A sea all futures rises out there. Rusted away through time, she melts into the cloth of the bed, and dazed, her hands squeeze up the soft forest floor, little pine needles from a wool hat summer, women open their doors, so to seat the tesla coils and lightbulbs hanging sound waves dark in the lines of the blue sky from the window.
A reflection of family walking through the vehicular waves that crash onto the shoreline, cars swim trunks pass fish, malleable alloy fins, they hold their little boys hand.

 

 


 

Fin Sorrel is the author of Caramel Floods (Pski Porch, 2017) and runs mannequin haus (infii2.weebly.com). He drinks too much. 

Learn to swim for the express reason of jumping ship.
Marry knucklebones and kerosene.
Paint your face like the war machine it is, invite the anarchists over for tea and cheat with the one sitting closest to you on the left. Give her a fake name.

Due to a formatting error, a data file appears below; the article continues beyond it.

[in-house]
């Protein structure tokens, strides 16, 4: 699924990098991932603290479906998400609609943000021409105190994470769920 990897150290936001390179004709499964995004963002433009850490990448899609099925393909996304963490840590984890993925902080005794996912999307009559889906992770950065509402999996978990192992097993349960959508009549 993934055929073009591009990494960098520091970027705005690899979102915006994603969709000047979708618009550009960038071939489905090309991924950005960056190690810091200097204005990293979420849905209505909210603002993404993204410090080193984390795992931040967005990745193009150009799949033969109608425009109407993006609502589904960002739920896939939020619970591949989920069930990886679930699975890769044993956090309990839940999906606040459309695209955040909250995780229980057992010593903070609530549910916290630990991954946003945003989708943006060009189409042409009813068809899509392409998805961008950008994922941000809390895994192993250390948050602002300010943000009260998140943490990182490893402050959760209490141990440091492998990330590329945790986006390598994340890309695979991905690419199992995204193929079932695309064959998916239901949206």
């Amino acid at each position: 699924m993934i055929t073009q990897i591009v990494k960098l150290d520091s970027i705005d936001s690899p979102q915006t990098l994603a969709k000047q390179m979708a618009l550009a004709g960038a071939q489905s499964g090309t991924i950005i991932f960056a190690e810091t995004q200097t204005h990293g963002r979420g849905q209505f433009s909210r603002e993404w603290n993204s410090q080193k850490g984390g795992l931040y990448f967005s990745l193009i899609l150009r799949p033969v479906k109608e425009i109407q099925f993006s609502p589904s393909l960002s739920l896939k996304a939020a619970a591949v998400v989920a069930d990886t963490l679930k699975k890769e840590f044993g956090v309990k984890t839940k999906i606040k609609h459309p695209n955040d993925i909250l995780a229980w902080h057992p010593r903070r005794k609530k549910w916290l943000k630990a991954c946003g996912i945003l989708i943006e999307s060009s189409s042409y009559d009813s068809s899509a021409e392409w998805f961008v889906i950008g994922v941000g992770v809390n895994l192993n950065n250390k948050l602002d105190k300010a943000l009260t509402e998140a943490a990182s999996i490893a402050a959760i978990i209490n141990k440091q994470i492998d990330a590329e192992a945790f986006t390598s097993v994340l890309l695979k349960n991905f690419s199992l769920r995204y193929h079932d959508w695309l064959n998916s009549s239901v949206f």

Burn your stomach walls thin with coffee and dark rum then tune the shreds of your innards to drop D. Pluck. Repeat. Ignore the fact that you took 8 years of lessons and still can’t play.
Don’t sleep – the hours of 11pm to 4am are reserved for smashing your heart open like a piggy bank and realizing you never did save anything.
Scream like a goddamn banshee.
By the time the aching in your throat stops, the ringing in your ears will start and soon you’ll realize the ringing is in your head, and in your fingers, and your stomach, and never on your phone. Dial 9-1-1 then use both thumbs to play chicken with the “call” button.
Cry when the steps to your apartment look like familiar teeth. Cry when you remember where the books on your shelf came from. Cry when you miss your mom.
Beat at your chest like the empty oil drum it is, fill it with the cardboard from all the 12-packs you weren’t the one drinking, take the last of the kerosene you divorced in the end and light it all on fire. Light yourself on fire, change your mind, jump ship.